The ninth edition of the RORC Caribbean 600 started in magnificent conditions with the largest ever offshore fleet assembled in the Caribbean enjoying sparkling conditions. A southeasterly breeze, occasionally gusting up to 15 knots and a relatively calm sea state provided conditions for the perfect start with some close battles on the water.
“This fleet is awe inspiring because of the quality of the boats and you can see that by the competition at the start to get close to the cliffs. From the first gun, people were pushing hard to win the race. The RORC Caribbean 600 has grown, year after year and we just love it, it is the perfect playground for offshore racing,” commented Eddie Warden Owen, RORC Chief Executive.
The MOD70 battle for multihull line honours has already kicked off. Lloyd Thornburg’s Phaedo3 pulled away from Giovanni Soldini’s Maserati at the upwind start but as the two cracked sheets at Green Island, Maserati deployed their foil and took up the lead. Two hours into the race, the two flying trimarans were approaching the Barbuda mark touching 18 knots of boat speed.
George David’s Rambler 88 got away to a terrific start and leads the monohull fleet on the water by almost three miles on approach to Barbuda. However, three hours into the race and after IRC time correction, George Sakellaris’ Proteus is estimated to be leading overall with Hap Fauth’s Bella Mente second and Rambler 88 third.
IRC Canting Keel and IRC Zero produced a thrilling start. Lionel Pean’s French Volvo 70 SFS II came charging in on port, baring away behind the two Maxi72s to take a commanding position on the favoured left side of the course. Meanwhile Proteus was perilously close to the line at the start and boldly sailed Bella Mente towards the cliffs. You could hear Bella Mente calling for water from the cliff top and within less than a boat length of the rocky shoreline, Proteus tacked, leaving Bella Mente no option but to tack into their dirty air. It is likely that the two Maxi72s will be having a close quarters battle throughout the race. Proteus passed Green Island just 26 seconds ahead of Bella Mente. The two powerful yachts hoisted spinnakers, accelerating through the Caribbean swell and Proteus showed a better turn of speed opening a lead of several miles on the way to Barbuda.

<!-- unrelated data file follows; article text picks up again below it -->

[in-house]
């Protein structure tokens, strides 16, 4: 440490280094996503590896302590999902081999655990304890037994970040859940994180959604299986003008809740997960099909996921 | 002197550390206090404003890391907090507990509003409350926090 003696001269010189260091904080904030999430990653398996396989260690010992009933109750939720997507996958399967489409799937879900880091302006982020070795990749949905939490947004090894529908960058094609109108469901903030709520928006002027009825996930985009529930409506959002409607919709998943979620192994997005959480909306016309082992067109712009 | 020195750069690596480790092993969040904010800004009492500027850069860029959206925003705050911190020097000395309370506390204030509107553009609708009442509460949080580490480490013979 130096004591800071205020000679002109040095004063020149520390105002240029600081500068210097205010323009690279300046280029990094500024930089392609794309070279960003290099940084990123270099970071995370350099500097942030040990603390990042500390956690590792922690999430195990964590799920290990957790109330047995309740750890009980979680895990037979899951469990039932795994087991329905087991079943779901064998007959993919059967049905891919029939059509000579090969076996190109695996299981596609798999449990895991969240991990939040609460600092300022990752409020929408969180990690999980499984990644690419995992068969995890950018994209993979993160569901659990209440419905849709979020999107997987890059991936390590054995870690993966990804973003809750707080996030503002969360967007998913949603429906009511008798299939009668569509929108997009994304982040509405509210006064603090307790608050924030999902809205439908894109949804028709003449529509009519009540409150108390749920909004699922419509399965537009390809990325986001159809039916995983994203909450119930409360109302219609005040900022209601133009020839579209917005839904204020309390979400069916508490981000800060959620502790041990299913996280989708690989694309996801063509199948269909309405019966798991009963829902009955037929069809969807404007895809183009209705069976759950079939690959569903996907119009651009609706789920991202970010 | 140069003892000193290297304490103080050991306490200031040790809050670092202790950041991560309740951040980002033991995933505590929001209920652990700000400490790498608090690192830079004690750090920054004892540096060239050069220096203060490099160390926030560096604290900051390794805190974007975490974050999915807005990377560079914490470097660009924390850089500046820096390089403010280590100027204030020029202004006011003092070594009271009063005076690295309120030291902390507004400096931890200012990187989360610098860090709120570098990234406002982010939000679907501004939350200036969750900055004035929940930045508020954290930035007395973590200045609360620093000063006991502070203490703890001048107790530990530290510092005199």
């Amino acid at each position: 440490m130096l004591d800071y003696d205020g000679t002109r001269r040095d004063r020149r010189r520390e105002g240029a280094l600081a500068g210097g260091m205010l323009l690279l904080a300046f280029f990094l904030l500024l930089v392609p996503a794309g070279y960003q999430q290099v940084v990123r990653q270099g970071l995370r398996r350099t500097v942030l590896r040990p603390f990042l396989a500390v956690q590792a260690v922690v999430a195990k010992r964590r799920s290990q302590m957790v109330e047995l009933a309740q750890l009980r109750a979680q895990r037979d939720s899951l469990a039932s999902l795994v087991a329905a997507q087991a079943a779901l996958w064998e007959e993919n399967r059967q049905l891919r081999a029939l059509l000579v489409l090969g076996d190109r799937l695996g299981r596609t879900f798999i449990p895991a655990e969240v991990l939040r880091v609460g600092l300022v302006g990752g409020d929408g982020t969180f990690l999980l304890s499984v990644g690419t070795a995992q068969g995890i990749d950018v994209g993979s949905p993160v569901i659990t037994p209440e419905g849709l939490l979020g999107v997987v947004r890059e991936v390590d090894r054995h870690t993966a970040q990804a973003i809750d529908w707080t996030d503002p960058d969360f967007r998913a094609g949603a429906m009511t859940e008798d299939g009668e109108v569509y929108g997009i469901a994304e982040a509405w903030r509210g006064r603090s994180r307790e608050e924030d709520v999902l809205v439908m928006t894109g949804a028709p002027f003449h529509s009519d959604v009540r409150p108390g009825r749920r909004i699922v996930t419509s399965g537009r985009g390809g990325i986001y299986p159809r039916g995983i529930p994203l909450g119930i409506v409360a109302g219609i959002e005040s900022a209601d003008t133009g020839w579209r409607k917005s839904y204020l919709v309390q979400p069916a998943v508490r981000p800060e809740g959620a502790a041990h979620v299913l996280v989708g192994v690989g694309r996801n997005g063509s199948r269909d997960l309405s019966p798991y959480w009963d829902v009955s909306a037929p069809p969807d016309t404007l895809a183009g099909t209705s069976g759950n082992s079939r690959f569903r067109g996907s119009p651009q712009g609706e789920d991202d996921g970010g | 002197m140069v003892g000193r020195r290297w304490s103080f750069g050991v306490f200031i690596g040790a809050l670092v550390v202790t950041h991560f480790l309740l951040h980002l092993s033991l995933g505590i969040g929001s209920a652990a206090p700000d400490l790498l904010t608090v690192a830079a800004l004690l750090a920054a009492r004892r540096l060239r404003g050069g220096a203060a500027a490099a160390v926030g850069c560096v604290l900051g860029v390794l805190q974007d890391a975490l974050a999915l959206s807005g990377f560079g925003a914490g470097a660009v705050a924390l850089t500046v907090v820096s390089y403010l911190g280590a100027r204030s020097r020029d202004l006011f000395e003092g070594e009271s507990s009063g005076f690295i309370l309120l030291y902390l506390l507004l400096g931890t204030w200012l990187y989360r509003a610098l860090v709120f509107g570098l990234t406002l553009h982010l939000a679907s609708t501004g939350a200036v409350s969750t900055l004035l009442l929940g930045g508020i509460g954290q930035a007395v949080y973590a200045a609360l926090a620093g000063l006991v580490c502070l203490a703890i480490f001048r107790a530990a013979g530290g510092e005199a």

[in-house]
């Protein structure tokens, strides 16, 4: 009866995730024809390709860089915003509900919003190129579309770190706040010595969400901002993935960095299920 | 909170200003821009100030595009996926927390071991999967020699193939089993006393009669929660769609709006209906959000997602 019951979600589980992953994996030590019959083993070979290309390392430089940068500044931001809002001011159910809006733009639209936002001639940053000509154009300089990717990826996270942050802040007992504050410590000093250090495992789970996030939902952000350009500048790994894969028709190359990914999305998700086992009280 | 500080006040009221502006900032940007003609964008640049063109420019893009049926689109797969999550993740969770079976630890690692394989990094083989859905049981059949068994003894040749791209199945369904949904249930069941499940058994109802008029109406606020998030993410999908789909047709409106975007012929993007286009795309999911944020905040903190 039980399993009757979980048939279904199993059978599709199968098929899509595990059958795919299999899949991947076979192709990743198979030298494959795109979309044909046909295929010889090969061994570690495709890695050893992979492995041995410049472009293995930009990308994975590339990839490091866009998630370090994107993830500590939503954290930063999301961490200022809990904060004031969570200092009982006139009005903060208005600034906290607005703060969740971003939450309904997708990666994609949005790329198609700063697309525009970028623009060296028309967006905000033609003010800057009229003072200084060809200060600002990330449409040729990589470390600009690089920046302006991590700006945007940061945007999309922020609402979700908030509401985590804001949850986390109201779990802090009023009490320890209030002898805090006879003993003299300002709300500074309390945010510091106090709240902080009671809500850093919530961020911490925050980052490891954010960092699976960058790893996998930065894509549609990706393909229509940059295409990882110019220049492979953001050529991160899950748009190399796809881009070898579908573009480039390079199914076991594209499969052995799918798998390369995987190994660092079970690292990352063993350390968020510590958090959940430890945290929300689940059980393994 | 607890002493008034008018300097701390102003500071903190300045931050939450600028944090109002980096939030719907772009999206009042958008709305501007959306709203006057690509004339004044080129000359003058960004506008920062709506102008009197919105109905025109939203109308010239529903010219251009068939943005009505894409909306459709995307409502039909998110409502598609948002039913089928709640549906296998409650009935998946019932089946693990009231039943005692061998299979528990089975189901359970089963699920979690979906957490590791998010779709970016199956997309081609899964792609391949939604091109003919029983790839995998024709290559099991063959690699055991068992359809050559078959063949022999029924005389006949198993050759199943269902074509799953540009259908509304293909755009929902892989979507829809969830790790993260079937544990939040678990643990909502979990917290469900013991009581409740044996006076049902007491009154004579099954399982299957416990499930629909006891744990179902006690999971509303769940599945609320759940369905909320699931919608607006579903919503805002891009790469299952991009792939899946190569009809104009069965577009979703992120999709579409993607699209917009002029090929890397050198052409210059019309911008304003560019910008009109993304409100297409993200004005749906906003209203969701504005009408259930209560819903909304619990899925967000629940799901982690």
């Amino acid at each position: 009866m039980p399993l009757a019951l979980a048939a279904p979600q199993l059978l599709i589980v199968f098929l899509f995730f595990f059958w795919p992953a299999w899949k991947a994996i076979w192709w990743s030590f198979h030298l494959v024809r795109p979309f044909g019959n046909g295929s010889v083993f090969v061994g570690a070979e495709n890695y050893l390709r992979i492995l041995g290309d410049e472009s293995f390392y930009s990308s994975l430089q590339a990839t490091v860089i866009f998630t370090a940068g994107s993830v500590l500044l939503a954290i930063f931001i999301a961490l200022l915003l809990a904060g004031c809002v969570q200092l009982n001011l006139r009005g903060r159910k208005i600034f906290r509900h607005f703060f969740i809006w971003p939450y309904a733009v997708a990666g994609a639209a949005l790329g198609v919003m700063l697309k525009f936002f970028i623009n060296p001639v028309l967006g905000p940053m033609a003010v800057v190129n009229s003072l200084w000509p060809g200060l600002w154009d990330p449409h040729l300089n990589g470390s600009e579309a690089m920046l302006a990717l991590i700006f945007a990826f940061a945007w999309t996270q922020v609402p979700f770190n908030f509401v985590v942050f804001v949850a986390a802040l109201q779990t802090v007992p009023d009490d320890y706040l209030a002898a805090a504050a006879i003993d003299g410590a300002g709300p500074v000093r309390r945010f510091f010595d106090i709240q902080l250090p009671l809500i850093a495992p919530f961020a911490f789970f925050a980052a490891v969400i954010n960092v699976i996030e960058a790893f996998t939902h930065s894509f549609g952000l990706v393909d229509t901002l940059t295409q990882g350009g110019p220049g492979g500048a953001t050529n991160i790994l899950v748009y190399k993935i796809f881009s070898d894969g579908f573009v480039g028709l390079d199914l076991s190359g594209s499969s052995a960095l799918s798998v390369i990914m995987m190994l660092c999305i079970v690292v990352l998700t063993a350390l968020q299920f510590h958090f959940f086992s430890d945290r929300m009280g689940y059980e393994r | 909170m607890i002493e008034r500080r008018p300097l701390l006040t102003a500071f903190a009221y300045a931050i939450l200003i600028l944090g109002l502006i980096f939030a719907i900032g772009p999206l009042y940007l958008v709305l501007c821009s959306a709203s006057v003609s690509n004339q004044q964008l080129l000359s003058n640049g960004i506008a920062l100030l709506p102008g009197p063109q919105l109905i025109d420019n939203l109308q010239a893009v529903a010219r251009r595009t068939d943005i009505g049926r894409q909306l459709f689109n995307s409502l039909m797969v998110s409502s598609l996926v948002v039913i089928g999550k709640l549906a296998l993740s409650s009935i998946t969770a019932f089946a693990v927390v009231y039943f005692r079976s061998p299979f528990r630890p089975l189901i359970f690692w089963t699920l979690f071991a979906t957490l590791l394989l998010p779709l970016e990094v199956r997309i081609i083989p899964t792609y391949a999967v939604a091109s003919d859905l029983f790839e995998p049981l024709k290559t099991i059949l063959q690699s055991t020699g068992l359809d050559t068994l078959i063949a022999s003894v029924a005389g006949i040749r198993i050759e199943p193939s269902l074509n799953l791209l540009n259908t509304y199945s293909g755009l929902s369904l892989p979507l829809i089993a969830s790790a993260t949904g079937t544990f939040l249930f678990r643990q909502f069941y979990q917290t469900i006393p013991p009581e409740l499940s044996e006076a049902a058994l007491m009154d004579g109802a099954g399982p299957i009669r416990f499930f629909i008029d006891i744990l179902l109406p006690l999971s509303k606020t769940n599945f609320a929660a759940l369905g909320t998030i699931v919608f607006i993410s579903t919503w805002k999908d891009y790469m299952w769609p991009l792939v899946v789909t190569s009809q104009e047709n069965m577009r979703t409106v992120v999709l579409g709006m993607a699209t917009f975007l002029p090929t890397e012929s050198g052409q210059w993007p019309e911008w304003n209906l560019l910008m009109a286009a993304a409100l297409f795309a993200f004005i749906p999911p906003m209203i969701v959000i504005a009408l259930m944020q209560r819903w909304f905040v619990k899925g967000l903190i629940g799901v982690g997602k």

Ed Fishwick’s J/122 Redshift on El Ocaso nailed the pin end at the first start which saw the combined IRC Two & IRC 3 classes away clear. This year with softer winds predicted, perhaps one of these yachts will win the overall prize of the RORC Caribbean 600 Trophy. Redshift on El Ocaso was leading on the water at Green Island but two hours into the race, Sailing Logic’s First 40, Joanna of Cowes, skippered by James Sweetman, was estimated to be leading IRC Two after time correction. In IRC Three, Jonty Layfield’s Swan 48 Sleeper X held a two mile lead on the American Swan 48, Isbjorn and was estimated to be leading on corrected time. However the entire class of nine yachts are all very close on the water.
The Class40 Division are enjoying incredibly close racing. Peter Harding’s Ph-orty leads, Catherine Pourre’s Eärendil and Halvard Mabire’s Campagne de France are both within one mile. The pack of Class40s have the magnificent sight of the 182ft twin-masted schooner Adela ahead of them. Cressida Robinson reporting from Carl Wilcox’s Nisida: “We have had everything from 15 knots gusting up to 30 and spotted a water spout on the way to Barbuda.”
RORC Commodore, Michael Boyd was hoping to compete on Giles Redpath’s Pata Negra, but due to business commitments had to watch the start from ashore this year. “It was almost as nerve racking to be up at Fort Charlotte as on the water, and of course we are all hurlers from the ditch telling them to get closer to the cliffs. It was a fascinating start from an amazing and historic vantage point to see these wonderful boats take off. Everything went very smoothly, which is a great tribute to our professional race management team and our volunteers. This was quite an emotional moment for me and we will of course be wishing them all well for the next few days and a safe return.”
To keep up to date with all the news and to follow the race. www.caribbean600.rorc.org
Image © RORC/ELWJ Photography